Celiac.com Sponsor (A1):


Join eNewsletter


Celiac.com Sponsor (A1-m):



Join eNewsletter

Archived

This topic is now archived and is closed to further replies.

Carie

To Test Or Not To Test

Recommended Posts

I am new to this forum but have been gluten free for nearly 5 years now. Going gluten free has alleviated many of my symptoms although I occasionally have had some random issues (I assume due to cross contamination or some undiscovered intolerance). I would really love to have an official diagnosis so that I don't feel like this is all in my head, although deep down I know better. I think the diagnosis is more or less my way of validating my intolerance to family members who are still after 5 years trying to test me. All that I have read states that tests are inconclusive in the state that I'm in (5yrs. gluten-free), and I feel like it's a gigantic waste of time and money to try an get a diagnosis. I feel damned if I do and damned if I don't (pardon my expression). Any suggestions on effective tests that don't require me to ingest gluten? I'm reading that Enterolab has had some mixed results (not sure which I should believe), although my maternal aunt completed one of their panels and learned that she is in fact gluten intolerant as well as carrying two of the genes that predispose her to Celiac. Her results are making me wonder is mine would be similar although after reading through the forums I'm wondering if Enterolab's results are even valid. I'm extremely confused by all of the mixed info and not sure if I should even bother testing since living a gluten-free lifestyle seems to make a world of difference.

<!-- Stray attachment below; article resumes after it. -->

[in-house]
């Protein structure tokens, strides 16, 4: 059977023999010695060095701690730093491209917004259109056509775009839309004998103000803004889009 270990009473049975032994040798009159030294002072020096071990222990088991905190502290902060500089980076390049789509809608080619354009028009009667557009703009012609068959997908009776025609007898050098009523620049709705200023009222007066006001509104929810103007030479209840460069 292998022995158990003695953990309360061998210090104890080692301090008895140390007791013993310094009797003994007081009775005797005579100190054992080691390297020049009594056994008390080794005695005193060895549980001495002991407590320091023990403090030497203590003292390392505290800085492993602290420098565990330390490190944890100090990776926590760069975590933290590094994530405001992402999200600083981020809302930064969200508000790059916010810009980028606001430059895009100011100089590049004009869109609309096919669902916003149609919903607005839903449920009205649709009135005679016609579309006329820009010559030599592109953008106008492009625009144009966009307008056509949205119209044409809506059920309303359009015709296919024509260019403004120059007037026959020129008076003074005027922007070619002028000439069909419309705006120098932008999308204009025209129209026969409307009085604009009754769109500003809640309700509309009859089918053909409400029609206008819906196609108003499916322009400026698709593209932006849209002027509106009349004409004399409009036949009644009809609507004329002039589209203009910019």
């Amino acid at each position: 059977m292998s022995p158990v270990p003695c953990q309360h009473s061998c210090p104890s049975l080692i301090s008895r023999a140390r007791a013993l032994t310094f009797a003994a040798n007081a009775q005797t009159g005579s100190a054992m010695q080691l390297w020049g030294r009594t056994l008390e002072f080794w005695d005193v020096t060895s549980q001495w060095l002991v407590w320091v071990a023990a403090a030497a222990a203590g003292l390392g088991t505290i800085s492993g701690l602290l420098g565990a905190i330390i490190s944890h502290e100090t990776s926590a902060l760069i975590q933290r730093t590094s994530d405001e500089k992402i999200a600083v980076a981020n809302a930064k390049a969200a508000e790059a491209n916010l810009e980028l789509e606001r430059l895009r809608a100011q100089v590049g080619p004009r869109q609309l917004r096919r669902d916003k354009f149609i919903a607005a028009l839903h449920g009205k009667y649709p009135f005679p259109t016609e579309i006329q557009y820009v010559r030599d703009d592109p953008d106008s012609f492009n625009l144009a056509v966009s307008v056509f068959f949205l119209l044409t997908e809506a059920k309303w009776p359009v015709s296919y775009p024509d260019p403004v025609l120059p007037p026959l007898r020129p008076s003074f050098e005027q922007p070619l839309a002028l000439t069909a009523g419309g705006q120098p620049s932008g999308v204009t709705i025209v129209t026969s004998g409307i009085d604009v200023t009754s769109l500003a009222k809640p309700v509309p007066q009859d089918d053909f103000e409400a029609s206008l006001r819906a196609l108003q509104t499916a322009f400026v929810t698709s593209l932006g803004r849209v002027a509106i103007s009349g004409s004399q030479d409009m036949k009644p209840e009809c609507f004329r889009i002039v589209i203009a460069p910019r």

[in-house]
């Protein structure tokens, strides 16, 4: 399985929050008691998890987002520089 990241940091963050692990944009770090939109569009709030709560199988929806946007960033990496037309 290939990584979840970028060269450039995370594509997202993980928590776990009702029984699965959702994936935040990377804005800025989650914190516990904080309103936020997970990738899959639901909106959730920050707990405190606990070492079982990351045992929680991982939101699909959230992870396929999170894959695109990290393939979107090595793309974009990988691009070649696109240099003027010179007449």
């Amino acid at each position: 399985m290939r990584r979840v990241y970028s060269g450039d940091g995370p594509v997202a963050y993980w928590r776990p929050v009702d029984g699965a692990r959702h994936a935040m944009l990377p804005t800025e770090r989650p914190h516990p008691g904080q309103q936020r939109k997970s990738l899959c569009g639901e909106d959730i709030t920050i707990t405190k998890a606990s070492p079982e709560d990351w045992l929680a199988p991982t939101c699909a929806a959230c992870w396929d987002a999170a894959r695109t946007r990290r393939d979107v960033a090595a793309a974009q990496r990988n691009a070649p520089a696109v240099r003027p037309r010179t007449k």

Share this post


Link to post
Share on other sites

Celiac.com Sponsor (A8):

Celiac.com Sponsor (A8):


Welcome to the board.

I am not sure from reading your post whether you are considering testing because of your own doubts, or to prove to others that you are not just making this up. I think this is important to define, because if you are happy with your self diagnosis then it really doesn't matter what anyone else thinks. But if you have doubts that gluten is really your problem, you can always do a gluten challenge/ But I gather that you find this thought abhorrent, so why are you doubting this diagnosis now??

Of course there is no medical testing other than the genetic which could help confirm the diagnosis at this stage, and after five years I don't think even Enterolab's tests would register on the antibodies left in you system - they do linger longer in the stool, but I believe five years is a big ask. If you had a DQ2 or DQ8 gene, that would be an indicator although not definitive. So just what are you trying to prove, and to whom, is the question I would ask.

I would also add that many of us do have other things that we are intolerant to and I don't know if you have problems on a continuing basis on just occasionally when they could be attributed to cc. You could try keeping a food journal if these problems are quite frequent and see if you can track them down, if they appear to be another intolerance.

Apart from that all I can offer is to determine in your own mind why you need this diagnosis now. That might help you determine whether and how to explore it.


Neroli

"Everything that can be counted does not necessarily count; everything that counts cannot necessarily be counted." - Albert Einstein

"Life is not weathering the storm; it is learning to dance in the rain"

"Whatever the question, the answer is always chocolate." Nigella Lawson

------------

Caffeine free 1973

Lactose free 1990

(Mis)diagnosed IBS, fibromyalgia '80's and '90's

Diagnosed psoriatic arthritis 2004

Self-diagnosed gluten intolerant, gluten-free Nov. 2007

Soy free March 2008

Nightshade free Feb 2009

Citric acid free June 2009

Potato starch free July 2009

(Totally) corn free Nov. 2009

Legume free March 2010

Now tolerant of lactose

Celiac.com - Celiac Disease Board Moderator

Share this post


Link to post